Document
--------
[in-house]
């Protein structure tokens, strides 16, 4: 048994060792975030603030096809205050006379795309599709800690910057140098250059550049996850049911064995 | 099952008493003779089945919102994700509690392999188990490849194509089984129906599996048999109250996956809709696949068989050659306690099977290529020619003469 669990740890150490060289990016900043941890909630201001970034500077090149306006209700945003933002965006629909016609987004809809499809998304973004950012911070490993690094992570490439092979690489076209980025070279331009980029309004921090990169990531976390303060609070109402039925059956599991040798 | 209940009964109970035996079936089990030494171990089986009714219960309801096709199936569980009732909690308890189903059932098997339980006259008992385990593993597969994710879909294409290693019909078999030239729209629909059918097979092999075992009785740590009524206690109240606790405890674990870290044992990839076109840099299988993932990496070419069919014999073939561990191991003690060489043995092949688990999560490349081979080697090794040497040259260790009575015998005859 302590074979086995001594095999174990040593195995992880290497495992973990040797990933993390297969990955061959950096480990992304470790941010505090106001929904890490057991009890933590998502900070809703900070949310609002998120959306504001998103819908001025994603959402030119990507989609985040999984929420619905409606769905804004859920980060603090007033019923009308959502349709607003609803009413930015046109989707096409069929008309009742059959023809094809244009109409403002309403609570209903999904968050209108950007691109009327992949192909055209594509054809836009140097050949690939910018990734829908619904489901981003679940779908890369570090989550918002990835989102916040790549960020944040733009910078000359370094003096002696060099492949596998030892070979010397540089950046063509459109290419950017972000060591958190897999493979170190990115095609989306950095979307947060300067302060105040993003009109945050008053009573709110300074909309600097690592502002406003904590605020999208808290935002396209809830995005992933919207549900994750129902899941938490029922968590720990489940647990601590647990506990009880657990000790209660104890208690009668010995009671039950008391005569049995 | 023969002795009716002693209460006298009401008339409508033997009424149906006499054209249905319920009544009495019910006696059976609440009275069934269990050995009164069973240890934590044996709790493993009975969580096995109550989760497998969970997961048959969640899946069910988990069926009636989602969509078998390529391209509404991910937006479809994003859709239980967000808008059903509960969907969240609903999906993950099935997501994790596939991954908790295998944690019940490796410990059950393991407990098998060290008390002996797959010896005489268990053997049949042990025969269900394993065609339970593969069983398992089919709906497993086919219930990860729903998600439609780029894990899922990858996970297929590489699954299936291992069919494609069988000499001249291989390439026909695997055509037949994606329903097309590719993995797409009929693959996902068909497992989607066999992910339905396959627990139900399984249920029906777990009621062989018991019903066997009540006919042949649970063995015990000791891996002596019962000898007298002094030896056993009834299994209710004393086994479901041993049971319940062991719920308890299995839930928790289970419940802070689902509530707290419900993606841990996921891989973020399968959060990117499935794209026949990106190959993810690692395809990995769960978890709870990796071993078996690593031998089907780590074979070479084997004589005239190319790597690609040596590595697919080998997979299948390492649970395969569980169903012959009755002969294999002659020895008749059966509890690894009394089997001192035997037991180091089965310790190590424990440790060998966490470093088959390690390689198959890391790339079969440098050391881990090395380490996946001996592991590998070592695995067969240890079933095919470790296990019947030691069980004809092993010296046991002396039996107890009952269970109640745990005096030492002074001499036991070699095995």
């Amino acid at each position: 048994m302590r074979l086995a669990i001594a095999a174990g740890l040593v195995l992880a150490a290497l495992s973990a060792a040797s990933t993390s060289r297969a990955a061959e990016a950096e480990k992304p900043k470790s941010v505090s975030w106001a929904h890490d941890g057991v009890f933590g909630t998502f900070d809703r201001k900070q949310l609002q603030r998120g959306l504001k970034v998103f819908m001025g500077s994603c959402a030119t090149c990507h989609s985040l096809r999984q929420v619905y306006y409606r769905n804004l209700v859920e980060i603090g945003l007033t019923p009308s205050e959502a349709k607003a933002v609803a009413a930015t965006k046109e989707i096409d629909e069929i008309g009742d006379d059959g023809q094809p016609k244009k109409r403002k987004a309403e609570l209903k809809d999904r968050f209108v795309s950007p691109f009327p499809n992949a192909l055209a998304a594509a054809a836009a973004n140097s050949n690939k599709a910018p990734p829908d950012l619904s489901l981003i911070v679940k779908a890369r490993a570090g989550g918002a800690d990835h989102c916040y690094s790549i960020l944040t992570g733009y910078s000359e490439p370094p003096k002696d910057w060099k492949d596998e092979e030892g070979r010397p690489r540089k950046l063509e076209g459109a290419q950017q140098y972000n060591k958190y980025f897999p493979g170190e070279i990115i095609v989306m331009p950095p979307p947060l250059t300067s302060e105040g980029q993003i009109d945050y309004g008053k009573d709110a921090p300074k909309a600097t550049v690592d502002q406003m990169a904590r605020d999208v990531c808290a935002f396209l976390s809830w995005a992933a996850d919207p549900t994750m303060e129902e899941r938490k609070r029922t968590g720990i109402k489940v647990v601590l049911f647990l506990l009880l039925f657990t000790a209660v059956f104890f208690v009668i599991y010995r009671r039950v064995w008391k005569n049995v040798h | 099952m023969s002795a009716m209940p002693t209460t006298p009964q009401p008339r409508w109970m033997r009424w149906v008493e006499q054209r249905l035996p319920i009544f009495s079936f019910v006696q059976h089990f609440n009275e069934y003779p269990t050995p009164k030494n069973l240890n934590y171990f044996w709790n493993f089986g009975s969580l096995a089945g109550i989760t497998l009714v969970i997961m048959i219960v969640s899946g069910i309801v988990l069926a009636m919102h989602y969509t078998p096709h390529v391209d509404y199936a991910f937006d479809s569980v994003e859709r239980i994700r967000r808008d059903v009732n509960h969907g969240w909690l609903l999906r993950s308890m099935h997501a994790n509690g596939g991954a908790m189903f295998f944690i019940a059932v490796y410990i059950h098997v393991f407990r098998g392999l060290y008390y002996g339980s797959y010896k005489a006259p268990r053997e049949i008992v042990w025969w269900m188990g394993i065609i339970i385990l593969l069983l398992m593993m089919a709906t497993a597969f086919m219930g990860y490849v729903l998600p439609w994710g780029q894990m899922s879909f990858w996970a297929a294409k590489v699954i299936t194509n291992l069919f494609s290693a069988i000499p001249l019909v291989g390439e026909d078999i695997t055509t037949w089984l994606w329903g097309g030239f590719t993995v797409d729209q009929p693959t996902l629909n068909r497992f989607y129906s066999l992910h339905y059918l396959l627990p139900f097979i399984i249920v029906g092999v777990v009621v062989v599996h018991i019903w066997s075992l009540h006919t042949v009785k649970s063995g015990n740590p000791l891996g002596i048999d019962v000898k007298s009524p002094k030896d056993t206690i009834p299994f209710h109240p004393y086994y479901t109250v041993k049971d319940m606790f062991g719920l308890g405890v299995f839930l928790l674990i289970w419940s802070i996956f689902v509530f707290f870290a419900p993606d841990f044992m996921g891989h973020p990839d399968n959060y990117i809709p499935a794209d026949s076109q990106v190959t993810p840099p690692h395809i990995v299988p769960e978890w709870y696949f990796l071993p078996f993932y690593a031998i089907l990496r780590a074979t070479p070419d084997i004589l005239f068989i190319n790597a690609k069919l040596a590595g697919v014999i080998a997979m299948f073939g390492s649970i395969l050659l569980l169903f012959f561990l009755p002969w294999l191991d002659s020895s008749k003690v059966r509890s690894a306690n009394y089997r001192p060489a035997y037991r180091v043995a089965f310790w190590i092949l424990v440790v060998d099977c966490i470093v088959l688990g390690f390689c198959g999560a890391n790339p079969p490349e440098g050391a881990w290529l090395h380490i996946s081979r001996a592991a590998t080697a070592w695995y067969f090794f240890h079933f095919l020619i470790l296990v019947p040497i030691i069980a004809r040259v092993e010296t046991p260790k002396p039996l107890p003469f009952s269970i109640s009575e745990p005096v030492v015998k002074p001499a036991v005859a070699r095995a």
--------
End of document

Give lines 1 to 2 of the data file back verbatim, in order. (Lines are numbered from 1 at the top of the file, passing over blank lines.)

[in-house]
């Protein structure tokens, strides 16, 4: 048994060792975030603030096809205050006379795309599709800690910057140098250059550049996850049911064995 | 099952008493003779089945919102994700509690392999188990490849194509089984129906599996048999109250996956809709696949068989050659306690099977290529020619003469 669990740890150490060289990016900043941890909630201001970034500077090149306006209700945003933002965006629909016609987004809809499809998304973004950012911070490993690094992570490439092979690489076209980025070279331009980029309004921090990169990531976390303060609070109402039925059956599991040798 | 209940009964109970035996079936089990030494171990089986009714219960309801096709199936569980009732909690308890189903059932098997339980006259008992385990593993597969994710879909294409290693019909078999030239729209629909059918097979092999075992009785740590009524206690109240606790405890674990870290044992990839076109840099299988993932990496070419069919014999073939561990191991003690060489043995092949688990999560490349081979080697090794040497040259260790009575015998005859 302590074979086995001594095999174990040593195995992880290497495992973990040797990933993390297969990955061959950096480990992304470790941010505090106001929904890490057991009890933590998502900070809703900070949310609002998120959306504001998103819908001025994603959402030119990507989609985040999984929420619905409606769905804004859920980060603090007033019923009308959502349709607003609803009413930015046109989707096409069929008309009742059959023809094809244009109409403002309403609570209903999904968050209108950007691109009327992949192909055209594509054809836009140097050949690939910018990734829908619904489901981003679940779908890369570090989550918002990835989102916040790549960020944040733009910078000359370094003096002696060099492949596998030892070979010397540089950046063509459109290419950017972000060591958190897999493979170190990115095609989306950095979307947060300067302060105040993003009109945050008053009573709110300074909309600097690592502002406003904590605020999208808290935002396209809830995005992933919207549900994750129902899941938490029922968590720990489940647990601590647990506990009880657990000790209660104890208690009668010995009671039950008391005569049995 | 023969002795009716002693209460006298009401008339409508033997009424149906006499054209249905319920009544009495019910006696059976609440009275069934269990050995009164069973240890934590044996709790493993009975969580096995109550989760497998969970997961048959969640899946069910988990069926009636989602969509078998390529391209509404991910937006479809994003859709239980967000808008059903509960969907969240609903999906993950099935997501994790596939991954908790295998944690019940490796410990059950393991407990098998060290008390002996797959010896005489268990053997049949042990025969269900394993065609339970593969069983398992089919709906497993086919219930990860729903998600439609780029894990899922990858996970297929590489699954299936291992069919494609069988000499001249291989390439026909695997055509037949994606329903097309590719993995797409009929693959996902068909497992989607066999992910339905396959627990139900399984249920029906777990009621062989018991019903066997009540006919042949649970063995015990000791891996002596019962000898007298002094030896056993009834299994209710004393086994479901041993049971319940062991719920308890299995839930928790289970419940802070689902509530707290419900993606841990996921891989973020399968959060990117499935794209026949990106190959993810690692395809990995769960978890709870990796071993078996690593031998089907780590074979070479084997004589005239190319790597690609040596590595697919080998997979299948390492649970395969569980169903012959009755002969294999002659020895008749059966509890690894009394089997001192035997037991180091089965310790190590424990440790060998966490470093088959390690390689198959890391790339079969440098050391881990090395380490996946001996592991590998070592695995067969240890079933095919470790296990019947030691069980004809092993010296046991002396039996107890009952269970109640745990005096030492002074001499036991070699095995």